At a Glance Why You'll Love It
Tour Summary Get in the Know
Enjoy jaw-dropping art in the perfect setting
Nestling amid the greenery of Villa Borghese, the Borghese Gallery boasts one of the finest private art collections in the world. In the 17th century Cardinal Scipione Borghese assembled the "galleria" in his opulent garden villa, which provides the perfect setting for the Baroque and Renaissance blockbusters it houses. For the already devoted culture vulture, this is an unmissable jewel, but the villa contains enough stunning masterpieces to turn even the most philistine visitor into an art aficionado.
Cardinal Borghese himself was an avid art lover who would go to any length necessary to extend his collection of paintings and sculptures. You’ll be amazed by your guide’s stories of how Borghese stopped at nothing to get his hands on the inestimable masterpieces that to this day fill his namesake gallery to the brim. While we don’t endorse his unjust (and often illegal!) methods, one has to admire the relentless determination – and impeccable taste – it took to create this awe-inspiring treasure trove.
Admire the works of the great masters up-close
Though the Borghese Gallery may not be vast as many other museums in Rome, its sheer density of masterworks is enough to overwhelm even the most seasoned art connoisseur. And with the admission ticket being valid for only two hours, you truly need an expert to streamline the visit and ensure that you do not miss out on any of the real gems. Our engaging guides will lead you straight to the most essential pieces and unveil the incredible stories behind them (as well as let you in on the gossip on the larger-than-life characters who created them!).
Traveling in small groups of 8 guests or fewer, you won’t have to use your elbows to get up close and personal with the coveted classics on display. Marvel at sculptures by Bernini – so lifelike and animated that you’ll wonder how he could transform single blocks of marble into such incredible works of art. Take a close look at the face of David and study his tension and determination. Then check out the finger impressions in Proserpina’s legs as Pluto takes her to the underworld. Or, for an all-time “How did he do that?!” moment, study the statue of Apollo and Daphne to see her transforming into a laurel tree.
Go beyond the artworks and into the lives of the artists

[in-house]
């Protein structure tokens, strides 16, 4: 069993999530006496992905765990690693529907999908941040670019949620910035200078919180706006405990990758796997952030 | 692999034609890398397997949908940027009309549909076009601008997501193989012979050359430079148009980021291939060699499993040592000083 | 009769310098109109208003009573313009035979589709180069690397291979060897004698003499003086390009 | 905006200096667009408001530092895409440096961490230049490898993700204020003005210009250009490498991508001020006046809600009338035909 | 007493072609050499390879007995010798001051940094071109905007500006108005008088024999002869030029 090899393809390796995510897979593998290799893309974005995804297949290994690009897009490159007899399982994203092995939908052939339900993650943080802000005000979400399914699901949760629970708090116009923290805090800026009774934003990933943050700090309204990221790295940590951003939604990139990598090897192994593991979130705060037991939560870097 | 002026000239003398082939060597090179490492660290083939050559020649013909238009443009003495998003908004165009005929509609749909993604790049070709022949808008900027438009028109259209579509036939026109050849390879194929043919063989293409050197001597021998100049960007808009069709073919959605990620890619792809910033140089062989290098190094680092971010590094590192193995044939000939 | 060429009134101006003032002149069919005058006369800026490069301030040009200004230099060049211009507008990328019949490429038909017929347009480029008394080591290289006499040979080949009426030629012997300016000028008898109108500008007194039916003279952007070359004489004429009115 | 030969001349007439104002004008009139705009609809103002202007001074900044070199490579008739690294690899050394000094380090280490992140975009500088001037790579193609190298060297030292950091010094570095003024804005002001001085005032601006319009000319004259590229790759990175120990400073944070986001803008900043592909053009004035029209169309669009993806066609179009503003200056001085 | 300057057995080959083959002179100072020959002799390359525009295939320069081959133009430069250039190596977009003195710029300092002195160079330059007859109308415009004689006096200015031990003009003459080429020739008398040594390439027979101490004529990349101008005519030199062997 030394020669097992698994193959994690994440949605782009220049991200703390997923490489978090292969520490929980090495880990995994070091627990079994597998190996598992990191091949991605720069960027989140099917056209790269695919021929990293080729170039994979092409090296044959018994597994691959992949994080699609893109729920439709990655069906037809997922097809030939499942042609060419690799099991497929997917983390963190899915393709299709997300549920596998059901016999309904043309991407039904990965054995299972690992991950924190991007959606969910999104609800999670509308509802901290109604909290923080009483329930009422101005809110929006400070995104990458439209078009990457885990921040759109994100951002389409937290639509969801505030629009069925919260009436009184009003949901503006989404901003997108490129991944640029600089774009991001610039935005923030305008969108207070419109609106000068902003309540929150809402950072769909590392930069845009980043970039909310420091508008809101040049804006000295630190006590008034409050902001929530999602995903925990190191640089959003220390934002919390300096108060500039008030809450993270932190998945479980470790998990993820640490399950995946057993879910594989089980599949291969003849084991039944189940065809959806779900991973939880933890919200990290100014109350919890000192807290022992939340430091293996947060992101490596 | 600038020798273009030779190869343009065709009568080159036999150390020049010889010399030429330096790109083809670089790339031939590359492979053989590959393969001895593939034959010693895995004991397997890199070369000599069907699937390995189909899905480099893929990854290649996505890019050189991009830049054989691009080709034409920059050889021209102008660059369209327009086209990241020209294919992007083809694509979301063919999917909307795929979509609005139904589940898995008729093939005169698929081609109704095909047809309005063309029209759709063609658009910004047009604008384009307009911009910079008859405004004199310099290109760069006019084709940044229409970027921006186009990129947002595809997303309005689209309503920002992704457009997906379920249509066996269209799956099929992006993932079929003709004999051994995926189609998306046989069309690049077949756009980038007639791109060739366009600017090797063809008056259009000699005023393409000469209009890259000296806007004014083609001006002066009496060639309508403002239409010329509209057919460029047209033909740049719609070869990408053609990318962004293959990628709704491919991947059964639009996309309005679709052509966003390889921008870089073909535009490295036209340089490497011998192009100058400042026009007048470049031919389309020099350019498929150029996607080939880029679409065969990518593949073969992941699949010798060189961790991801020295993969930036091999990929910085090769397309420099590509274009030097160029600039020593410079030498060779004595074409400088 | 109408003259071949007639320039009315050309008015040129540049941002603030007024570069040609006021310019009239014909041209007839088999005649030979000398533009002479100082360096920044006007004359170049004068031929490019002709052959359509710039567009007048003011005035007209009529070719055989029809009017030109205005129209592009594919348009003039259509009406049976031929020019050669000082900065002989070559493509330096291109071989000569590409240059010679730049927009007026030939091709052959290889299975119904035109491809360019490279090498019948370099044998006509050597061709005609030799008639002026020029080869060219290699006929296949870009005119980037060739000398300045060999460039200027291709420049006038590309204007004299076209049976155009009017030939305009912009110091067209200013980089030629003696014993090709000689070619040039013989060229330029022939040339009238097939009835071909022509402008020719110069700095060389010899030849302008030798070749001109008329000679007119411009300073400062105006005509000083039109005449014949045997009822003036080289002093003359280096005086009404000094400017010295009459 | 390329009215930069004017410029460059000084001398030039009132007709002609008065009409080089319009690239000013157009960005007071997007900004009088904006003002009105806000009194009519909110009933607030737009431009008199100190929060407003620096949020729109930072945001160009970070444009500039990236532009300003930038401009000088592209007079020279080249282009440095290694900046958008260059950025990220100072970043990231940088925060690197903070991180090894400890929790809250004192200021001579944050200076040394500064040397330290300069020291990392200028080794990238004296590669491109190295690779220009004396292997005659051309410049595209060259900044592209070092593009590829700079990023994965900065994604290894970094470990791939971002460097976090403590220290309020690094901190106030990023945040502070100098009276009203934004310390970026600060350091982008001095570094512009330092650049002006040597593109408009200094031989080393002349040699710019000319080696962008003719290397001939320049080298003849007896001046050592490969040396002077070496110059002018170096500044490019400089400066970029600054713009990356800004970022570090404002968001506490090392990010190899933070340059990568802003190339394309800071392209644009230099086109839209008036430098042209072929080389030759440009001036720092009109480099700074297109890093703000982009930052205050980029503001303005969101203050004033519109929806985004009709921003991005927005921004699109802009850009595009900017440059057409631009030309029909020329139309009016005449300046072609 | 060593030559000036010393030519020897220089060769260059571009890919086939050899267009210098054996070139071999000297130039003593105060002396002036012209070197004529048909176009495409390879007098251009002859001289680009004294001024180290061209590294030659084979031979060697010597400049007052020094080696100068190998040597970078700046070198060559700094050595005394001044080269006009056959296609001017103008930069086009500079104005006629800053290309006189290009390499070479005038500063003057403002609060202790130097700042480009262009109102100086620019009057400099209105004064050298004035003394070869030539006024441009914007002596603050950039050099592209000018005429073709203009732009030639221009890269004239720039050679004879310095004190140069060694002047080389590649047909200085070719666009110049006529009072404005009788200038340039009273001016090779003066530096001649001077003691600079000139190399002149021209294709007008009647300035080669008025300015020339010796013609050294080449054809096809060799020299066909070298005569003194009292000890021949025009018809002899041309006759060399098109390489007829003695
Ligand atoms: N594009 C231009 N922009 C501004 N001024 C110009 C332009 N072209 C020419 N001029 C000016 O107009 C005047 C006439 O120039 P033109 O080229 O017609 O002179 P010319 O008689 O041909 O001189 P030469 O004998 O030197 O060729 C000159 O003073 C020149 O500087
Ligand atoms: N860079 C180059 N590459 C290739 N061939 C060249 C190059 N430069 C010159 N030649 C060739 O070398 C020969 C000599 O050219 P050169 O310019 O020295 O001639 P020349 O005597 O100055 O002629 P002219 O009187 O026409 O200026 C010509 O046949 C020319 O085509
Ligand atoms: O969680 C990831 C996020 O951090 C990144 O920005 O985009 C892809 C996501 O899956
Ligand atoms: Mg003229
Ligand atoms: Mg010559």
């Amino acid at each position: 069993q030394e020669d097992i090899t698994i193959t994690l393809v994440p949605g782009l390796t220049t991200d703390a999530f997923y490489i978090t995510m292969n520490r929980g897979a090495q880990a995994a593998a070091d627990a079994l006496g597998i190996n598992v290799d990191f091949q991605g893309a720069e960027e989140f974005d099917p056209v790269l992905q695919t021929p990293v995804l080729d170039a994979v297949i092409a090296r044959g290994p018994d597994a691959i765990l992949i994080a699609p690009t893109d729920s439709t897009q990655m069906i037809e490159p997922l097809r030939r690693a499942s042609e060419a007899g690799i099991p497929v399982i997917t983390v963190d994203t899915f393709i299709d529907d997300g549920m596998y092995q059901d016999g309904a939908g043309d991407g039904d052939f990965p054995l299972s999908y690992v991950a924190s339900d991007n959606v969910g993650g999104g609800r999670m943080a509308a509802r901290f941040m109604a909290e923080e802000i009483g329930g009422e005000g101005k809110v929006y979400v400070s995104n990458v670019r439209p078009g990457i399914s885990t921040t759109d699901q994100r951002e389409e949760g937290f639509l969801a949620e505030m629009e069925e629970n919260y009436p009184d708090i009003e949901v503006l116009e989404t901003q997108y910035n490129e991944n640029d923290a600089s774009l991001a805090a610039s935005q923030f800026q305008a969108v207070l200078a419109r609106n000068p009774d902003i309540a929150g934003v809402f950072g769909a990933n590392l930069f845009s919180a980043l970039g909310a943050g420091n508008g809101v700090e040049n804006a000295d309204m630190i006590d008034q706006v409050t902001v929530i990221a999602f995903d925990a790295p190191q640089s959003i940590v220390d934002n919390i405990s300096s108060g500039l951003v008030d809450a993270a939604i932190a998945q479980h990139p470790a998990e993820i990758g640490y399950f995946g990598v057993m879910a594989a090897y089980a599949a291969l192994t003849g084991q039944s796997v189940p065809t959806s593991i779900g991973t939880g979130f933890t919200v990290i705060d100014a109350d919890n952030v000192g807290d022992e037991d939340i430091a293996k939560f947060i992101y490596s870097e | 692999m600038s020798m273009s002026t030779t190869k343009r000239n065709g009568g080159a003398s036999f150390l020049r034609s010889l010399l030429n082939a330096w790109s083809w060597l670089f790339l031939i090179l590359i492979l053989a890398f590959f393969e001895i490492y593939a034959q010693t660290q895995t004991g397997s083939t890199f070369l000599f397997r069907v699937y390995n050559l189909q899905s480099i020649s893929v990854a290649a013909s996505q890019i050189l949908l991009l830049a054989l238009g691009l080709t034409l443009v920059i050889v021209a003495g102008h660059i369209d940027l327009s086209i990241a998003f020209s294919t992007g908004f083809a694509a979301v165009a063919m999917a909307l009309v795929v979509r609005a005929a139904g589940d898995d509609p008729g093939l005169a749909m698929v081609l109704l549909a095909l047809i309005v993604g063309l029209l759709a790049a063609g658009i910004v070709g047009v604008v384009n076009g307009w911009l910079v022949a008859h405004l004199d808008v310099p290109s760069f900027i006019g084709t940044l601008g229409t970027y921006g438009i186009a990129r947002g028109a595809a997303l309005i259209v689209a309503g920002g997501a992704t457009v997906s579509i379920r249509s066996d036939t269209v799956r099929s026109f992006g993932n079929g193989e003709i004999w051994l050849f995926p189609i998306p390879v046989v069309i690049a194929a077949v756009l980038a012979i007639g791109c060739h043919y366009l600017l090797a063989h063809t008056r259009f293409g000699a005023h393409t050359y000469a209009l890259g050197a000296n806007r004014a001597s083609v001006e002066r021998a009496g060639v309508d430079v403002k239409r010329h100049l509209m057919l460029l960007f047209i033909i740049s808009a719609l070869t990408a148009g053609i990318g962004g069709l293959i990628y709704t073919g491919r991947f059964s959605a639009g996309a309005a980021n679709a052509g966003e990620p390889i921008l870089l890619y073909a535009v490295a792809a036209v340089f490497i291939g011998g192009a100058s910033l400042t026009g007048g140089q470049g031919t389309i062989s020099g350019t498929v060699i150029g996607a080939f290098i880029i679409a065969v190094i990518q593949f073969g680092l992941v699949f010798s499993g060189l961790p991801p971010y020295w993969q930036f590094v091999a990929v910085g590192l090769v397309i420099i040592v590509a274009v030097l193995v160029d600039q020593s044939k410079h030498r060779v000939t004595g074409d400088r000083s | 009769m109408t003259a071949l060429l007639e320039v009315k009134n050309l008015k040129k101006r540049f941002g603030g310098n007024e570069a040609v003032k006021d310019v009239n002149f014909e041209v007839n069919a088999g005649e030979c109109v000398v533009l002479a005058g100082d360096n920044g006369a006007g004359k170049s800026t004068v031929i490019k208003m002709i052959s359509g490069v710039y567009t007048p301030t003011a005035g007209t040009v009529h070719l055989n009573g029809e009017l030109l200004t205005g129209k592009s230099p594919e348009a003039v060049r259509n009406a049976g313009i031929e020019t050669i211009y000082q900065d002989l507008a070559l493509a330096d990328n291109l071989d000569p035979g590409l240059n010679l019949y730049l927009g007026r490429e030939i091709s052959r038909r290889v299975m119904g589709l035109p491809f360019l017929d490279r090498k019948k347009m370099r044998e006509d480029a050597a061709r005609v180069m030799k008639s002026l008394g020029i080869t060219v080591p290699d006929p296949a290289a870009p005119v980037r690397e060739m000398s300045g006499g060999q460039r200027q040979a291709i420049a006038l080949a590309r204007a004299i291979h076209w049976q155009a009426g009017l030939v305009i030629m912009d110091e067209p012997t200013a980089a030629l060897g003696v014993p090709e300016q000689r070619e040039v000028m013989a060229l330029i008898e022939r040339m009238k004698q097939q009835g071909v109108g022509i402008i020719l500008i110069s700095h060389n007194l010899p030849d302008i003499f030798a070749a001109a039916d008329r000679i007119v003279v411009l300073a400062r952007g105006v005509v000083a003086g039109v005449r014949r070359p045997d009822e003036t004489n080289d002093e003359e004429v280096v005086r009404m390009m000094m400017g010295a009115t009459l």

In room VIII, we’ll give you the time to savor the renowned brush strokes (and characteristic "chiaroscuro" technique) of the Cardinal’s favorite Baroque bad-boy – Caravaggio. Every single one of the hyper realistic pictures is gawk-worthy, but we suggest you pay some special attention to David with the Head of Goliath. As Caravaggio was hoping to receive pardon for a murder he had committed, he wittily painted his own self-portrait on the decapitated head of Goliath and presented the painting to the Pope. Did the ingenious master plan work? We’ll tell you exactly how the story unraveled!
Unlike most other museums in the Eternal City, the Borghese Gallery limits the number of people admitted during each two-hour period, which means you’ll never have to worry about fighting crowds. So, seize the opportunity to admire the many masterpieces from every angle (and only inches away!) without being pushed or shoved, and take a moment to truly absorb the abundance of beauty surrounding you – because this is the way world-class art was meant to be experienced!
What You'll See Along the Way
Many of Bernini’s early works include sculptures with mythological themes, like this impressive piece from 1625. The sculpture was chiseled in traditional Baroque style – bombastic, dynamic and full of movement and flow. Bernini masterfully captured the exact moment in which Daphne began her transformation into a laurel tree; we can see roots stretching from the tips of her toes while branches and leaves sprout from her fingertips. The dramatic metamorphosis was the only way for the beautiful nymph to escape the relentless courtship of the god Apollo, who is pictured just catching up to her after a long chase.